The GLB250's fuel consumption on the combined-cycle test (ADR 81/02) is 7.7 litres per 100 kilometres, while its carbon dioxide emissions are 173 grams per kilometre. Both claims are pretty solid.

In our real-world testing, though, we averaged 8.9L/100km over 180km of driving skewed towards country roads over highways. As such, it's a strong result, especially when you consider my lead foot.

For reference, the GLB 250's 60L fuel tanks takes 95RON petrol at minimum.


Toyota Land Cruiser Prado8/10

If you plan on spending the vast majority of your time on paved surfaces – be that running around town or cruising country highways – you ought to choose the GX, GXL or VX models.

Why? It all comes down to the Kakadu’s suspension system. It’s undeniably brilliant when it comes to scrambling up craggy hills, especially if there are heaps of offset bumpy sections because of the way it can adjust the anti-roll bars. Admittedly there is adaptive front and rear variable suspension (not air suspension) on the Kakadu, but even in the most passenger-friendly Comfort setting it isn’t as comfy as it should be, with the four-link rear suspension abruptly rebounding over bumps. The front suspension is a trailing arm double-wishbone type, and it is more resolved over bumps.

It is ridiculously capable when it comes to off road ability, with the permanent 4WD system (with 4H high range and 4L low range), a locking rear diff, and the brand’s dependable drive-mode selector system allowing for assured progress on gnarly surfaces.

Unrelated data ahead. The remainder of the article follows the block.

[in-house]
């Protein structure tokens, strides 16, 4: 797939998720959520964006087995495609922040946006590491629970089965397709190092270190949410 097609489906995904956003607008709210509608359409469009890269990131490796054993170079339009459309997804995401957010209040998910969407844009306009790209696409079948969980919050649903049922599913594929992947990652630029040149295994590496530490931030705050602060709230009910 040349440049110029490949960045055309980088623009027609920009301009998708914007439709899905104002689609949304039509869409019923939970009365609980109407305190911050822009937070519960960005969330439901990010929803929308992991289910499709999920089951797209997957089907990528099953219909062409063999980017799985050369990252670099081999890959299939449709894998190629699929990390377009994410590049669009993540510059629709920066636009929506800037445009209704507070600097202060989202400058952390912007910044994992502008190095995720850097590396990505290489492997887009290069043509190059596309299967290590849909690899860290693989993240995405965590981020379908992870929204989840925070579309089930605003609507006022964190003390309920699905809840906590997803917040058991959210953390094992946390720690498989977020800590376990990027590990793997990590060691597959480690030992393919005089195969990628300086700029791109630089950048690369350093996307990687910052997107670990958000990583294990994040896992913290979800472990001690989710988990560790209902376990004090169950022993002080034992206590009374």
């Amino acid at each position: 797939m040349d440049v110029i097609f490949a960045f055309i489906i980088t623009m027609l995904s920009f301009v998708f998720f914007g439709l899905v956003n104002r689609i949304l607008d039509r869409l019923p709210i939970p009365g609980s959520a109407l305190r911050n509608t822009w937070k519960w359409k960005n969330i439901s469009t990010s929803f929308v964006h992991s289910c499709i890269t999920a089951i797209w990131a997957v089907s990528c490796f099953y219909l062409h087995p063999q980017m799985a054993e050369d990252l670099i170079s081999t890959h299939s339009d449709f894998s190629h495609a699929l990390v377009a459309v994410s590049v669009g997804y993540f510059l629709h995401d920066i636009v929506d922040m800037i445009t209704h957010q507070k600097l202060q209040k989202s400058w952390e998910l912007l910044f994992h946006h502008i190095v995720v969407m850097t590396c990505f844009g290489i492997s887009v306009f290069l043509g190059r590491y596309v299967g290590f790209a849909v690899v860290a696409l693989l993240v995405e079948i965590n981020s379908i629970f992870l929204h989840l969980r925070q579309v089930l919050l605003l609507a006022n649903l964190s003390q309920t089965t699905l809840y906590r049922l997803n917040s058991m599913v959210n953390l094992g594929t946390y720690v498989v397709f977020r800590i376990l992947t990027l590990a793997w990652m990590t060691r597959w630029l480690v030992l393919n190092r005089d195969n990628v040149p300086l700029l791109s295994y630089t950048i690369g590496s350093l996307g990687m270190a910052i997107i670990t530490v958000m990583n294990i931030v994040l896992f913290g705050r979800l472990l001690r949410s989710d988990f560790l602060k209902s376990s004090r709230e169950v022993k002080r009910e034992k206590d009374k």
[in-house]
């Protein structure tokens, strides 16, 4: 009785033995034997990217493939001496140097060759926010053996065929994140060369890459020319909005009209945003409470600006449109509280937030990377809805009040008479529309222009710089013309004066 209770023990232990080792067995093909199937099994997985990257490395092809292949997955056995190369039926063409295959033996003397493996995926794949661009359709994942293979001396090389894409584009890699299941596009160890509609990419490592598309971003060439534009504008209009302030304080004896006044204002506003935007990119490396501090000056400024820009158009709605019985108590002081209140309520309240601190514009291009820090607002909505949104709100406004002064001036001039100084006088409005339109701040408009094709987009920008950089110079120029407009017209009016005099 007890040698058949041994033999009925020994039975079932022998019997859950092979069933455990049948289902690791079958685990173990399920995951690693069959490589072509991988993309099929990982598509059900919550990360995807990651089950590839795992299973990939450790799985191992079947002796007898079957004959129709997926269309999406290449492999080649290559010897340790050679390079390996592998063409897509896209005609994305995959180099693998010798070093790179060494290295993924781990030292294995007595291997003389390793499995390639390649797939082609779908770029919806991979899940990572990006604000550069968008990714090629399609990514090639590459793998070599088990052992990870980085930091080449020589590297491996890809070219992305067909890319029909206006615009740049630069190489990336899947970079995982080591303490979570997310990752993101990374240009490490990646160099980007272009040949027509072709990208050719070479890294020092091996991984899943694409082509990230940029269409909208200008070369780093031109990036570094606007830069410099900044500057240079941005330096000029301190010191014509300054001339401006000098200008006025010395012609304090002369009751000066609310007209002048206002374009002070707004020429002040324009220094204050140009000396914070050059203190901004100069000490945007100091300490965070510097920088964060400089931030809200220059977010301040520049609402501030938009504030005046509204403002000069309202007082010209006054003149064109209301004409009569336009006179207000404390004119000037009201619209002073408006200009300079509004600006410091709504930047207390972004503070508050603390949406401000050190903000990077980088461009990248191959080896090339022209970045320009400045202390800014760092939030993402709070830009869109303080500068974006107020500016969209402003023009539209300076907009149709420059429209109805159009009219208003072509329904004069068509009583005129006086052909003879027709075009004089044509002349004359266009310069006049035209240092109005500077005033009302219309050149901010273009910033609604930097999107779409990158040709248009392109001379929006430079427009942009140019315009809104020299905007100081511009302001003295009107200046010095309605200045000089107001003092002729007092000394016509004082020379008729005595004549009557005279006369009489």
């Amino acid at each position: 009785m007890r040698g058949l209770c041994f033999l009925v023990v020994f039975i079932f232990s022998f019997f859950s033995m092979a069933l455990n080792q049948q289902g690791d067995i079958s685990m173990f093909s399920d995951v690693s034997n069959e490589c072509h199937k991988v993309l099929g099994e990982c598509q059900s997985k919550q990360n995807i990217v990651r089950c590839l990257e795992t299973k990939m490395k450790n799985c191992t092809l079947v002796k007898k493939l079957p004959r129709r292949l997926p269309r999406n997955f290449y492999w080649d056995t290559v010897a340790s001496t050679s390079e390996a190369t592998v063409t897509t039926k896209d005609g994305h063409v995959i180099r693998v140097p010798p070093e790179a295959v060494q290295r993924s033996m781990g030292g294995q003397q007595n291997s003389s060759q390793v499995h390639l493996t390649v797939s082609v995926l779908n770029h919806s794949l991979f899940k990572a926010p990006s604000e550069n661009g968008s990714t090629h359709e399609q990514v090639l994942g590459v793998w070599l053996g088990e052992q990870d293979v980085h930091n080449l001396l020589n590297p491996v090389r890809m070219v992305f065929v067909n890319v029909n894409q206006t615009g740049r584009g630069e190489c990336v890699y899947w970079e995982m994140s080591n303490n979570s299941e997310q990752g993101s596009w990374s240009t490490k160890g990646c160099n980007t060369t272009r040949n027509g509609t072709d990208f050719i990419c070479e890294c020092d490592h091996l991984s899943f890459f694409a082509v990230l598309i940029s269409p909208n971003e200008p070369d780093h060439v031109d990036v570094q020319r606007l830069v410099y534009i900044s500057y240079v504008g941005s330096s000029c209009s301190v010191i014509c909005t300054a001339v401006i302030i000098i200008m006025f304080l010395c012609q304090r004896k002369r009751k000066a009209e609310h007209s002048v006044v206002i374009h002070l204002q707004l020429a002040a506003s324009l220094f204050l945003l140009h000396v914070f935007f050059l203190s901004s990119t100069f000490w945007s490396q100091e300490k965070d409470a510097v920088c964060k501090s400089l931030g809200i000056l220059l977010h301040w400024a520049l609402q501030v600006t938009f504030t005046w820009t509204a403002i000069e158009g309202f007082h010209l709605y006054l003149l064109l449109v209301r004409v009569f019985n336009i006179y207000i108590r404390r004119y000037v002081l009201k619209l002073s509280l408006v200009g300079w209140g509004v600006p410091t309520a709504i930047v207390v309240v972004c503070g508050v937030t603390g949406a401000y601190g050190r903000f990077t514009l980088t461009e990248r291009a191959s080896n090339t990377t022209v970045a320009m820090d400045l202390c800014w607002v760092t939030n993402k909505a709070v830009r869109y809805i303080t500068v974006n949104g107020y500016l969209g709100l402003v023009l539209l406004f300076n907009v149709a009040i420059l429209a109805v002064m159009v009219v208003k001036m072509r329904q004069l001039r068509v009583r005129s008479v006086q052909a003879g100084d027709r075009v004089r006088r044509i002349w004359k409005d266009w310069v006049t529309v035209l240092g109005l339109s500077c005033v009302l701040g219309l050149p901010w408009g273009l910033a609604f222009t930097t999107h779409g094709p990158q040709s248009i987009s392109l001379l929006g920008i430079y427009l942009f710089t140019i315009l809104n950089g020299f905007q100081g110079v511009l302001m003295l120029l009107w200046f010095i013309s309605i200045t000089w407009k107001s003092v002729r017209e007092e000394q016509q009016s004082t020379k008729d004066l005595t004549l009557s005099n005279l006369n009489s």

That said, it mightn’t be quite as terrific as it once was: we didn’t get the pre-facelift model and the new model together for a head-to-head, but the numbers don’t lie: the new-look Prado has worse approach and departure angles vs the old one. The approach angle is now 30.4 degrees, where it used to be 32.0deg, and the departure angle is now 23.5deg (was 25.0deg). Ground clearance is down by a millimetre, to 219mm.

And while that anti-roll bar adjustment certainly makes the Prado Kakadu hold itself flatter through a series of sharp corners, that’s not what this SUV is all about. Nor what this review is about. 

In the lower-spec models there is better bump absorption – the smaller alloy wheels help, though we know some buyers will be tempted to upsize to 22-inch chrome wheels…The steering response largely remains the same between the four variants – the wheel action is light and easy to twirl at lower speeds with a decent turning circle of 11.6m, and it has good weighting at highway pace, too. 

And no matter which model you choose, you’ll be getting a diesel engine that feels suited to day-to-day life: the 2.8-litre four-cylinder turbo unit isn’t excessively grunty, but with the clever six-speed automatic the Prado definitely offers enough punch to jump a gap or two in traffic. 

Even so, I have often thought to myself ‘there is no faster car on the road than a Prado driver who is late to drop the kids at school’ – and the performance lives up to that expectation. There’s some turbo lag to contend with from stand-still, but its roll-on acceleration is convincing below 70km/h. 

It isn’t quite as sprightly once you get above that, presumably because aerodynamics starts to play a more integral role in forward progress. But realistically if you want to know what 0-100km/h acceleration it’ll do, or what top speed it’ll hit, maybe you shouldn’t be looking at a Prado.

My biggest annoyance with the Prado is its brake pedal feel. While the response from the stoppers is good, the squelchy feel of the pedal and the fingernails-on-a-blackboard screechiness as you apply pressure is frustrating. The body of the Prado can pitch forward when you apply the brakes, too.